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Study suggests the people who built the Stonehenge lived in eco houses

Ian Harvey

The environmental friendly habitats and eco homes are generally assumed to be modern inventions, however, this cannot be further from the truth. The ancient cultures were more intimately connected and intertwined with nature; they who not only respected, but often worshiped the natural world around them.

In the vicinity of what is perhaps one of the world’s most mysterious sites – Stonehenge – researchers have discovered clues to prove their theory that ancients who built the massive structure possibly lived in eco homes. Finding such housing that far back in the past has stirred a new debate about the environmental awareness and care for nature.

Stonehenge Source:By Diego Delso, CC BY-SA 4.

The researchers found a house under an uprooted tree not very far from the legendary Stonehenge monoliths. The findings instantly drew the attention of archaeologists and historians, as the indication of an environmentally friendly building is apparently a significant discovery. The ancient builders fully utilized the elements to their living needs; to start with they used the soil as a protector from the outside environment. Scientists and the common public are fully aware of the insulating character of the soil, i.e. it stops heat and cold hence keeping the house warm in freezing weather while providing a cool habitat in the scorching heat.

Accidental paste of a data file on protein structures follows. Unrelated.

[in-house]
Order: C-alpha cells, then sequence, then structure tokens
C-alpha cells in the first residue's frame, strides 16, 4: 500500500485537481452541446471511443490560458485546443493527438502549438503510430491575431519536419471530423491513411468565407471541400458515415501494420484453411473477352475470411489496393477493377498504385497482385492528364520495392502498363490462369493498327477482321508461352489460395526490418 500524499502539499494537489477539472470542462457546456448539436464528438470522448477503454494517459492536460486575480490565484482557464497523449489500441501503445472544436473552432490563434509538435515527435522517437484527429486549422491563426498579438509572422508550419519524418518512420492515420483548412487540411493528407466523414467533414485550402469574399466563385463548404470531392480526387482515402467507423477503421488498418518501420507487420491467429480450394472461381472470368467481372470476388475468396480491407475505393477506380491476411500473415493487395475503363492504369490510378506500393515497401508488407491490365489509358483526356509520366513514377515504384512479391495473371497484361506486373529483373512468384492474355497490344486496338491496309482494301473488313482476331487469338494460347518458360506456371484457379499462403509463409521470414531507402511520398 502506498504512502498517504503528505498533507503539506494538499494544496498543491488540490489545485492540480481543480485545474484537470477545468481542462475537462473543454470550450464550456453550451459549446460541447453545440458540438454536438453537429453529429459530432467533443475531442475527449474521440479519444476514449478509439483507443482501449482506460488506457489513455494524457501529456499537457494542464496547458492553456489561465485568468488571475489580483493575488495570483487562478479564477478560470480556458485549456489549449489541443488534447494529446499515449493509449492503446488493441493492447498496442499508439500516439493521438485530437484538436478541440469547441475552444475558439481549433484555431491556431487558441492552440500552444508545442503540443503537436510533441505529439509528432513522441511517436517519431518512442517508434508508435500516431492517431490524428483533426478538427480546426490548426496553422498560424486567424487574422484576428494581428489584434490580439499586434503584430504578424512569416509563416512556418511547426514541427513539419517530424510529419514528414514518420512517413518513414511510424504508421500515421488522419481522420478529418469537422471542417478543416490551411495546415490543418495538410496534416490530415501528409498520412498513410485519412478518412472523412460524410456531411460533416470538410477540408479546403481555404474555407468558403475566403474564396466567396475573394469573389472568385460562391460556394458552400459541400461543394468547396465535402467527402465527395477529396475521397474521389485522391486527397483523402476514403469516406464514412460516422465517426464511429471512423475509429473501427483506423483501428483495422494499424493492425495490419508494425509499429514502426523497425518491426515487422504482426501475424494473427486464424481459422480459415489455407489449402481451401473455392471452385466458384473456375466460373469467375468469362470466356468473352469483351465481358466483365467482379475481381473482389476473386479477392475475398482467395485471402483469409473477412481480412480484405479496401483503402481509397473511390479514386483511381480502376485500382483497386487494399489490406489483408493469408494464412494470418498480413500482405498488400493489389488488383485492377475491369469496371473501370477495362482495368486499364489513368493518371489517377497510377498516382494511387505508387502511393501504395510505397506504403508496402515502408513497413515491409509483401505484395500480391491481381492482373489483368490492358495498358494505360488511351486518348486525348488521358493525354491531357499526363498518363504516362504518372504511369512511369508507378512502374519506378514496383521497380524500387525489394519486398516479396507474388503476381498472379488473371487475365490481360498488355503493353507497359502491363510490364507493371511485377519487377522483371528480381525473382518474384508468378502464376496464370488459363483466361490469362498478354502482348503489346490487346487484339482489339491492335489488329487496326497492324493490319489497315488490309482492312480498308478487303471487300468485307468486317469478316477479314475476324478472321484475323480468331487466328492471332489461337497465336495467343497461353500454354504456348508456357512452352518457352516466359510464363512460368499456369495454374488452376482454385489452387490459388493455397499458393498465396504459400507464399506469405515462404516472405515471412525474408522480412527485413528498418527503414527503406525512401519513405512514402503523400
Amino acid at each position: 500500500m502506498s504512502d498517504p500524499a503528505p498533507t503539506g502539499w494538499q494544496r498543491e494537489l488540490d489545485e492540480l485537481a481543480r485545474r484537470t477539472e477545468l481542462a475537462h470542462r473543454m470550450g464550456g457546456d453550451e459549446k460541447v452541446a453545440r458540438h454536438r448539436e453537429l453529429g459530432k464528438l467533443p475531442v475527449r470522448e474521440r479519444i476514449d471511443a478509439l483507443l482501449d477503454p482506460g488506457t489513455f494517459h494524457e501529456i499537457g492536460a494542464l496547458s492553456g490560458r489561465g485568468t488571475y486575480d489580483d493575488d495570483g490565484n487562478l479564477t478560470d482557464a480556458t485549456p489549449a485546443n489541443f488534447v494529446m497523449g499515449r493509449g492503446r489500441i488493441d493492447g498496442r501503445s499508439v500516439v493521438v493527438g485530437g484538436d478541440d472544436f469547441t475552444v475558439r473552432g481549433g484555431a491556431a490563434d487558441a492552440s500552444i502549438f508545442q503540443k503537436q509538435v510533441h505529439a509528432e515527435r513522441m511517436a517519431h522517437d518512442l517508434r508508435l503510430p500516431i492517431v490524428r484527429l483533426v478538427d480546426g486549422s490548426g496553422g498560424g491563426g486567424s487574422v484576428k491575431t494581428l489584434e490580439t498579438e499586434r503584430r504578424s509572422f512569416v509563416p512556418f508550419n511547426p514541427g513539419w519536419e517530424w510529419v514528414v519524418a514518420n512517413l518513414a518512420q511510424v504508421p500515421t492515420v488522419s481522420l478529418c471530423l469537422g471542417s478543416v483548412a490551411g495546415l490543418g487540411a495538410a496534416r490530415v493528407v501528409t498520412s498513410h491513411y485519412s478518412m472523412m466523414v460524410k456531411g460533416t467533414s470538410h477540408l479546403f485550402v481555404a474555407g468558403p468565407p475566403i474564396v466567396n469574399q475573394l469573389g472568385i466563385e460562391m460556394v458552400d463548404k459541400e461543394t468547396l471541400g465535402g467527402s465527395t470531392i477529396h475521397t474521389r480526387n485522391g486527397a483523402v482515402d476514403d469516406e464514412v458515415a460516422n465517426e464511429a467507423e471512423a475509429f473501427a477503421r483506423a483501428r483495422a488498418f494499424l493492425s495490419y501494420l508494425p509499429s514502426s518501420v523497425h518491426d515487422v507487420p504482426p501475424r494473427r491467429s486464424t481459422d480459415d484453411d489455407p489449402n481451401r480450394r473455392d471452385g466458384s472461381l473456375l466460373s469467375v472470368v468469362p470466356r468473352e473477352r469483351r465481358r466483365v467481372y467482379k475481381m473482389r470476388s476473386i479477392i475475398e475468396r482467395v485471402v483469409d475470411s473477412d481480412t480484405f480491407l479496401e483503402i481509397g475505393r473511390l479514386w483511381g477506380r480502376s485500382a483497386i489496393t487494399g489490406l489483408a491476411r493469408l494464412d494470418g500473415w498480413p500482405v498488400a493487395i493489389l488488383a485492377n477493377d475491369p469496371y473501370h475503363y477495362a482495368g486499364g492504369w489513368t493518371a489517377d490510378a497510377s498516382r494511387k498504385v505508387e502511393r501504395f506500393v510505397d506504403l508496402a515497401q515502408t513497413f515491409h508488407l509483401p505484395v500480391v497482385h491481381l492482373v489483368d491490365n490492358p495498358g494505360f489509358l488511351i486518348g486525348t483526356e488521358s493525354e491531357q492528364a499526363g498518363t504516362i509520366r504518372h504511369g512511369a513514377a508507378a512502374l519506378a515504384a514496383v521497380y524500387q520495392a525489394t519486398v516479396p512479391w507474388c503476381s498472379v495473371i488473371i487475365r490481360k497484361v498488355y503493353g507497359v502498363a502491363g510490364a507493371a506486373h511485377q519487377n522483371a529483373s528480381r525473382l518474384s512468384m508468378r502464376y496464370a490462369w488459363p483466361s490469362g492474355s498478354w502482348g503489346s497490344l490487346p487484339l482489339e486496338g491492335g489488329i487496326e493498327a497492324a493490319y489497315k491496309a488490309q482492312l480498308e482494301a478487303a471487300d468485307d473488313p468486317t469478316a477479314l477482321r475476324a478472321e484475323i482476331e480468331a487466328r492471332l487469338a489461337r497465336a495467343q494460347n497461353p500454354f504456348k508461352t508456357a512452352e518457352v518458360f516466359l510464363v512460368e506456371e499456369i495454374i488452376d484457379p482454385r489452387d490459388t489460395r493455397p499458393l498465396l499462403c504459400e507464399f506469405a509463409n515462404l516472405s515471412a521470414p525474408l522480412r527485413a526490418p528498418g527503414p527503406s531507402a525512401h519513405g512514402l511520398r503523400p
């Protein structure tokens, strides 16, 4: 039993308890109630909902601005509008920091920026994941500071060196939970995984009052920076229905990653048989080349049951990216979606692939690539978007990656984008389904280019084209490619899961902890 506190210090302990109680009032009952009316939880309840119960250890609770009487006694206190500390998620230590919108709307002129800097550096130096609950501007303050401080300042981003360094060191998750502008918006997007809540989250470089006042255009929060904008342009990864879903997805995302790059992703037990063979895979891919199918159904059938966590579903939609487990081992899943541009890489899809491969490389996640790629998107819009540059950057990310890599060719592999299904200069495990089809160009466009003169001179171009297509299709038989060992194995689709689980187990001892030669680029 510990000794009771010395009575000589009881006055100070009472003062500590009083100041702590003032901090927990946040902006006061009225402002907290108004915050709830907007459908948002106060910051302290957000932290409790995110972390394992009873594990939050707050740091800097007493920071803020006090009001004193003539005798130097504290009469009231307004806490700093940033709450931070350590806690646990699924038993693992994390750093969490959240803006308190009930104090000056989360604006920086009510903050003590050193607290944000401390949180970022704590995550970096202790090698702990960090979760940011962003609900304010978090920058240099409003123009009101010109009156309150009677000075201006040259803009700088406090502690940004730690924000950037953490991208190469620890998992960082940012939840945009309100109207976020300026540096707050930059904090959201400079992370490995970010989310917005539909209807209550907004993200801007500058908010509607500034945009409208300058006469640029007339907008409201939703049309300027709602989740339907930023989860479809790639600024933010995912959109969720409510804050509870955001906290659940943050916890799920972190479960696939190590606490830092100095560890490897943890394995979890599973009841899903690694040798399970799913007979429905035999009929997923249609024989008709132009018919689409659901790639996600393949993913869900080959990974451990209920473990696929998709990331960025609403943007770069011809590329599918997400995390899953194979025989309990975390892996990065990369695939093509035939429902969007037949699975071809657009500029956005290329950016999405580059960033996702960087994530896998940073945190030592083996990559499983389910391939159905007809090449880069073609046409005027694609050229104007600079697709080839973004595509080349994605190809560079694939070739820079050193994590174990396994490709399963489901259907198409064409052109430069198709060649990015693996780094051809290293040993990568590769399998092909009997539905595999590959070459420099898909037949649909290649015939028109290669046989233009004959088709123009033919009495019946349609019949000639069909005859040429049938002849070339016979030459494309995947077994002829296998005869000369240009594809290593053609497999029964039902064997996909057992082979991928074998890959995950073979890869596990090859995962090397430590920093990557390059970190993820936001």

The eco house was discovered in Durrington Walls, which is a site of a large Neolithic settlement located 7 miles from Stonehenge. The settlement at Durrington and the Stonehenge itself are believed to have been built simultaneously by the people who lived in the region. These two separate sites were then connected by an avenue for the regular commute of the settlers who built the mysterious monoliths.

Durrington Walls Source:By Psychostevouk at the English language Wikipedia, CC BY-SA 3.0,
Durrington Walls   Source:By Psychostevouk at the English language Wikipedia, CC BY-SA 3.0, 

The discovery is likely to shed light on the nature and communal habits of the people who supposedly contributed in building the Stonehenge. Researchers already know a fair bit about the customs of the people from the region; according to them the ancients here in this region absolutely loved dairy products and meat, often holding elaborate feasts for each other. A number of household objects and pottery unearthed from the area strengthens the assertion that these people were dairy lovers. In the open fields around the main living area, researchers found a number of pig and cow bones, suggesting that the people living here thousands of years ago held open-air barbecues.

The archaeologists from the York University, England point towards another interesting aspect of the people who built the Stonehenge, – one that distinguishes Stonehenge from other ancient structures like Egyptian Pyramids and Mayan temples – the fact that the people who worked on the Stonehenge worked there willingly; researchers did not find any signs of forced labour or slavery.

David Jacques, the Project Director of Archaeology at Buckingham University, said that the researchers had found the home of the ancient geniuses who built the Stonehenge. He added that the detailed analysis of the settlement clearly suggests that they were a bunch of happy folk with minds way ahead of their times. These people not only built one of the most mind-boggling mysteries of all times; they even lived in the houses built under tree roots that served as roofs, using soil as insulation and animal skins as coverings.


Ian Harvey

Ian Harvey is one of the authors writing for The Vintage News